Hello and welcome to my stop of the Close To You blog tour! A huge thanks to Sarah Hardy for inviting me to be part of this blog tour. I always have a great time reading Kerry Wilkinson‘s psychological thrillers and actually already had this title on my Netgalley shelf when I saw the blog tour invite. A sign? Who knows, but there is no doubt that Close To You is another winner. Want to know why? Please join me while I share my thoughts!

Title: Close To You
Author: Kerry Wilkinson
Genre: Mystery, Thriller, Suspense
First published: October 17th 2019
Publisher: Bookouture
Finished reading: October 4th 2019
Pages: 304

“That’s my fear – that the truth I’ve been telling myself for two years was never the truth to begin with.”

*** A copy of this book was kindly provided to me by Netgalley and Bookouture in exchange for an honest review. Thank you! ***

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While it’s true that the fact that I’ve enjoyed Kerry Wilkinson‘s books in the past is reason enough to want to read his newest title Close To You, it is the blurb that made this story irresistible. I mean, it says it right there without hesitation: the main character’s husband hasn’t been missing these last two years, because she is the one who killed him and she got away with it. Talk about starting your story with a bang! Add the promise of suspense with the mystery man in the photo and there was no way on earth I was going to be able to resist this story. And I’m glad I didn’t, because it turned out to be a very entertaining ride indeed!

The premise of Close To You is without doubt one of the strongest points of this story. The hint at a crime that happened two years ago, the present situation with strange things happening to the main character Morgan… Both definitely add a proper dose of suspense to the plot and made the story more interesting. Close To You switches between past and present, and the flashbacks will help you understand why (accurate label for those chapters!) Morgan ended up doing what she did. Despite the flashbacks, the story has a superfast pace and you will find yourself flying through those pages as you try to figure out if David could be alive and/or who could behind the attempts to wreck Morgan’s life. Things can be said about the credibility of certain aspects of the plot, but there is no denying that Close To You provides a very entertaining ride.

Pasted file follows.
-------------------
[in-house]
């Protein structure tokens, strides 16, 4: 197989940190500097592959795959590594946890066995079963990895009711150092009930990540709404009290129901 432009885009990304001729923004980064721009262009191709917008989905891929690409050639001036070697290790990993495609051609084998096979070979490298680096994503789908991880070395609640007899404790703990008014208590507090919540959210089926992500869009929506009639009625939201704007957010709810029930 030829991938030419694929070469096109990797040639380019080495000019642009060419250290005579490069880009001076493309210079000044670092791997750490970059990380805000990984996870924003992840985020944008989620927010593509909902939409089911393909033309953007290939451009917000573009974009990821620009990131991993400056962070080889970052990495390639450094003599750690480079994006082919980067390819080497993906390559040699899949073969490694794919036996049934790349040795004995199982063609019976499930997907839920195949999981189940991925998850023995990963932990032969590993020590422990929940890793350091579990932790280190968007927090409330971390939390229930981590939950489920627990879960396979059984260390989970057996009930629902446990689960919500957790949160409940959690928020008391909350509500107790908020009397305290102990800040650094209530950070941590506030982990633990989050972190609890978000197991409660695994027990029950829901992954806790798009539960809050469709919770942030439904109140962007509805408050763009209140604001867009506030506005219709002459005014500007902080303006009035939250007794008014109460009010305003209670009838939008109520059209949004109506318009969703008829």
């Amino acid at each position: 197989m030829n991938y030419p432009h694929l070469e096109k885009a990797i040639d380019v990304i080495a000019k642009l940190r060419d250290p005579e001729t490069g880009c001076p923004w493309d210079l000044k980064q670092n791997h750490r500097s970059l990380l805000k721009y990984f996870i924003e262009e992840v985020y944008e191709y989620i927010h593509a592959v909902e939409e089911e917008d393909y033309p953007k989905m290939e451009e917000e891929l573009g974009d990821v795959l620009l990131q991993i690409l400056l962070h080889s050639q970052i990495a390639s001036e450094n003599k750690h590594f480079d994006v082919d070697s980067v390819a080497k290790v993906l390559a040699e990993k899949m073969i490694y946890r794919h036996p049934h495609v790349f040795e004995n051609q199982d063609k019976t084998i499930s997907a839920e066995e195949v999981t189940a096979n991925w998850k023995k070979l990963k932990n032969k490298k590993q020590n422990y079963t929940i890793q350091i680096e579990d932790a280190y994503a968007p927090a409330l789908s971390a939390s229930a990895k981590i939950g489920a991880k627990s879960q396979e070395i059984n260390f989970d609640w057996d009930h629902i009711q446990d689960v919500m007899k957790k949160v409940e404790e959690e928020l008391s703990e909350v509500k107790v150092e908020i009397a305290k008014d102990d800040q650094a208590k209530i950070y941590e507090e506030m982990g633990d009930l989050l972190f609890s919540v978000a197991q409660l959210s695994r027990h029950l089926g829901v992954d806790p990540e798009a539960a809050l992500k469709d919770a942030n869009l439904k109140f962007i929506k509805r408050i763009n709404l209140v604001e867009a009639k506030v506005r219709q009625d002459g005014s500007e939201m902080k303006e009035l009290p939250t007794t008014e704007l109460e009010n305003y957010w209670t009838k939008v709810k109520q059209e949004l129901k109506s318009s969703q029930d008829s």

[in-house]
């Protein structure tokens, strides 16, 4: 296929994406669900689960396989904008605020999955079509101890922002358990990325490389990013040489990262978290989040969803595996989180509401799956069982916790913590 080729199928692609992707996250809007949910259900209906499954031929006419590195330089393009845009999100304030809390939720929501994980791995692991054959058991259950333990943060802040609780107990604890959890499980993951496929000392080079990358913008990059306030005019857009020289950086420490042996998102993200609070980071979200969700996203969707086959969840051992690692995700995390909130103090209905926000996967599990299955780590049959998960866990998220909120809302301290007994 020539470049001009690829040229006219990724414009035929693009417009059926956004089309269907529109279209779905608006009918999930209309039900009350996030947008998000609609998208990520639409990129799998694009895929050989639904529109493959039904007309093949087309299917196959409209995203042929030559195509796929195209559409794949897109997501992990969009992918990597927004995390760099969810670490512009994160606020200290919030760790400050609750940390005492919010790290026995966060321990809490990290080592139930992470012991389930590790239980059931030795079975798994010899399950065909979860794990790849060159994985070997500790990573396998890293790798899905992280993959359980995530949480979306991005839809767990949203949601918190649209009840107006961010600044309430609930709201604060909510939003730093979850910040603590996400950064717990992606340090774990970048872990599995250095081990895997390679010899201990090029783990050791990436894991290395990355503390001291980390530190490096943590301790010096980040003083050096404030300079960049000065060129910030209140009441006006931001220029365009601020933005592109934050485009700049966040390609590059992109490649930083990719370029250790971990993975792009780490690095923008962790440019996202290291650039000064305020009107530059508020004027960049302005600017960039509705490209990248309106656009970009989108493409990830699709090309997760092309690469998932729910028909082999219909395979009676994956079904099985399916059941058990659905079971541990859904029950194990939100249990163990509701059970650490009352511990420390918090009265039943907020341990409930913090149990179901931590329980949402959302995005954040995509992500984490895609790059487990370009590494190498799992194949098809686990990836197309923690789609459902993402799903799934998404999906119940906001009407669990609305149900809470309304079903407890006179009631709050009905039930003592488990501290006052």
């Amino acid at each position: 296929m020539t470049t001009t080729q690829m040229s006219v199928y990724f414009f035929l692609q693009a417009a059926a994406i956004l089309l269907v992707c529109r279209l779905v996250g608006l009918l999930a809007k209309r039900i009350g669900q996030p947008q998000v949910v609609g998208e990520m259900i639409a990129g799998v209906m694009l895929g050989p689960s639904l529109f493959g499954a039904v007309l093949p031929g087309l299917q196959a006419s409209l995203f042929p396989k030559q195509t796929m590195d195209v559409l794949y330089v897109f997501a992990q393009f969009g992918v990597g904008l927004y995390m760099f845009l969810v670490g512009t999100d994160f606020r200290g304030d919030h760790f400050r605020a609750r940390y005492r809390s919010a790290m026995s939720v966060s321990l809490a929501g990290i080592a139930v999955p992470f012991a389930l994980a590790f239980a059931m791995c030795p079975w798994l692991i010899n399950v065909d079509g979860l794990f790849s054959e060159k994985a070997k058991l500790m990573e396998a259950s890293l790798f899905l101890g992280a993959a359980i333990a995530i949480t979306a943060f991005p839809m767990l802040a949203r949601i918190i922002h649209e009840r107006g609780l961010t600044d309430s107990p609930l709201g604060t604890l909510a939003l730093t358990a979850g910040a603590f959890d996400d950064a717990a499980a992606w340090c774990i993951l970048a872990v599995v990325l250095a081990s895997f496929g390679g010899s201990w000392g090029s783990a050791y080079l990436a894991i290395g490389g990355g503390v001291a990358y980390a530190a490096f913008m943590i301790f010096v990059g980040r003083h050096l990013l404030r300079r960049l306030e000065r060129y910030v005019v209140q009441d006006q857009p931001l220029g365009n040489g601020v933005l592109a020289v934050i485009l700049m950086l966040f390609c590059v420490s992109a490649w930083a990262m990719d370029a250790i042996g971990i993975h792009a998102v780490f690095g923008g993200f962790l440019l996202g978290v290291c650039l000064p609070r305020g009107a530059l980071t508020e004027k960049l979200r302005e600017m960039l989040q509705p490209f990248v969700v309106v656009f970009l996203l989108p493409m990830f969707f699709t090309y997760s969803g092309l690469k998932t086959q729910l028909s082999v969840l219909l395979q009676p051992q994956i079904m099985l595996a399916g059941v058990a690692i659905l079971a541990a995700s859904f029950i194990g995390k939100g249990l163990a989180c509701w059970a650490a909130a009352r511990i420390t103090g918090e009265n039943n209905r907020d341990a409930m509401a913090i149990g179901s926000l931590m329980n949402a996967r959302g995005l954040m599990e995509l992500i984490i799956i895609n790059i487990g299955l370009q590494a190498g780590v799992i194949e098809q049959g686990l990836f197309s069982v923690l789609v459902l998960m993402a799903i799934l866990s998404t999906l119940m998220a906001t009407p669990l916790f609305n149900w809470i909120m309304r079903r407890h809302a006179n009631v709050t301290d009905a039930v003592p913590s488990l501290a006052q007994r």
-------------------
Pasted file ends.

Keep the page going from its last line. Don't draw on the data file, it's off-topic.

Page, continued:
As for the characters… I honestly don’t understand what Morgan ever saw in David to start with, but that might just be me. He is without doubt a highly unlikeable and frustrating character to have to deal with, but I guess he has that role to play as the story wouldn’t have its instigator otherwise. I also had mixed thoughts about Morgan, although I do admit it was interesting to see her develop over time. Her progress in those years between the Why and Now chapters is admirable, and it is intriguing to see how it is all threatening to fall apart after those recent events… It makes you think about just how easy it could be to set someone up and destroy a life. I struggled to connect with Morgan though, mostly because she started to frustrate me with just how dense she seemed to be when it comes to David as well as the present events.

That said, if you are looking for a fast and entertaining psychological thriller with an ending that will catch you unawares, Close To You is still a great choice. The fact that you already know what Morgan did two years ago, but don’t know why she did it, is without doubt a great premise to build a story around. The plot slowly builds up to that moment in the Why chapters, while also adding another healthy dose of suspense in the Now chapters… Making it really hard to stop reading before you finally discover the truth about both past and present events.

ABOUT THE AUTHOR

Kerry Wilkinson has had No.1 crime bestsellers in the UK, Australia, Canada, South Africa and Singapore. He has also written two top-20 thrillers in the United States. His book, Ten Birthdays, won the RNA award for Young Adult Novel of the Year in 2018.

As well as his million-selling Jessica Daniel series, Kerry has written the Silver Blackthorn trilogy – a fantasy-adventure serial for young adults – a second crime series featuring private investigator Andrew Hunter, plus numerous standalone novels. He has been published around the world in more than a dozen languages.

Originally from the county of Somerset, Kerry has spent far too long living in the north of England, picking up words like ‘barm’ and ‘ginnel’.

When he’s short of ideas, he rides his bike or bakes cakes. When he’s not, he writes it all down.